New York’s Gilded Age lives again at this Fifth Avenue restaurant, which evokes the grandeur of a socialite’s Manhattan mansion.
Cafe Carmellini is located on the ground floor of the newly opened Fifth Avenue Hotel, inhabiting a double-height space, once the meeting point for Manhattan’s high society and businessmen. Designed by eminent New York architects McKim Mead and White in 1907 for the Second National Bank, the neoclassical building has been transformed into a grand 153-room hotel for Flâneur Hospitality CEO and founder Alex Ohebshalom.
Ohebshalom enlisted PBDW Architects and Perkins Eastman to convert the historic landmark into a 153-room boutique hotel by adjoining the original five-storey bank – now known as The Mansion – with a modern 24-storey glass tower.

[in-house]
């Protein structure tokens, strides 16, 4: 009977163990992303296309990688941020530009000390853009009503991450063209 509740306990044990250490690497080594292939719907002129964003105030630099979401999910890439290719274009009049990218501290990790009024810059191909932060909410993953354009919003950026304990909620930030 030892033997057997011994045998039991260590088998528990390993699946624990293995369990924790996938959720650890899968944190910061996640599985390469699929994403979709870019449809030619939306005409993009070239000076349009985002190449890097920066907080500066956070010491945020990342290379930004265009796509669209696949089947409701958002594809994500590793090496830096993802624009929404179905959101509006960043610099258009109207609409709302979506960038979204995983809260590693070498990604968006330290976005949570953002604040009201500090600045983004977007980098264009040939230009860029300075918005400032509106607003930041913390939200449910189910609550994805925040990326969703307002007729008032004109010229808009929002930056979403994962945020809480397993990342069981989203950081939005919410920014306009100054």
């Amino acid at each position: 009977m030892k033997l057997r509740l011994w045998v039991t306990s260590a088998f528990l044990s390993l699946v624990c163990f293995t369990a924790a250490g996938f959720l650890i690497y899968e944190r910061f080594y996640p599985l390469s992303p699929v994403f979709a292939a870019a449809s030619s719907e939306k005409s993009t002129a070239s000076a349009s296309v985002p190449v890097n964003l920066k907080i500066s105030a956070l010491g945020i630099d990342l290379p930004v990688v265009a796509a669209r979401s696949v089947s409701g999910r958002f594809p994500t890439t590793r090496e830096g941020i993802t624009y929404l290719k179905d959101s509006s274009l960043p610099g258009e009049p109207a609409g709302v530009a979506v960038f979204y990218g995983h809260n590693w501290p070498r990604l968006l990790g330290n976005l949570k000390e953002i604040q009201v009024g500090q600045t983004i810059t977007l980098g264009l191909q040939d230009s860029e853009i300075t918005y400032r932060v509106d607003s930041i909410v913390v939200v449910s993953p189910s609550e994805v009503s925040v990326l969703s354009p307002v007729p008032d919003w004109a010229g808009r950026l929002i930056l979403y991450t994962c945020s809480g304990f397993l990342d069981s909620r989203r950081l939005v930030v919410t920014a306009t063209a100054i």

The Swedish designer has drawn on the building’s illustrious past for his restaurant design, with the main dining room cultivating an impression of ‘light and reflection’ thanks to its sizeable windows and huge circular chandeliers studded with individual bulbs. There’s an abundance of mirrors and rich wood panelling, which reflects the warm glow of orb lighting, daubing the space in a soft golden glow.
Downstairs, guests settle into deep horseshoe-shaped booths and velvet armchairs, while those seated on the mezzanine level can observe the comings and goings of the dining room from behind the balcony’s golden balustrade. To further emphasise the height of the space, Brudnizki has planted a pair of trees in the middle of the restaurant.
James Beard Award-winning Chef Andrew Carmellini has put together a French-Italian menu that’s as classic as the decor, with a few seasonal twists. The drinks list is also expansive, with 1,800 wines chosen from around the world by Master Sommelier Josh Nadel.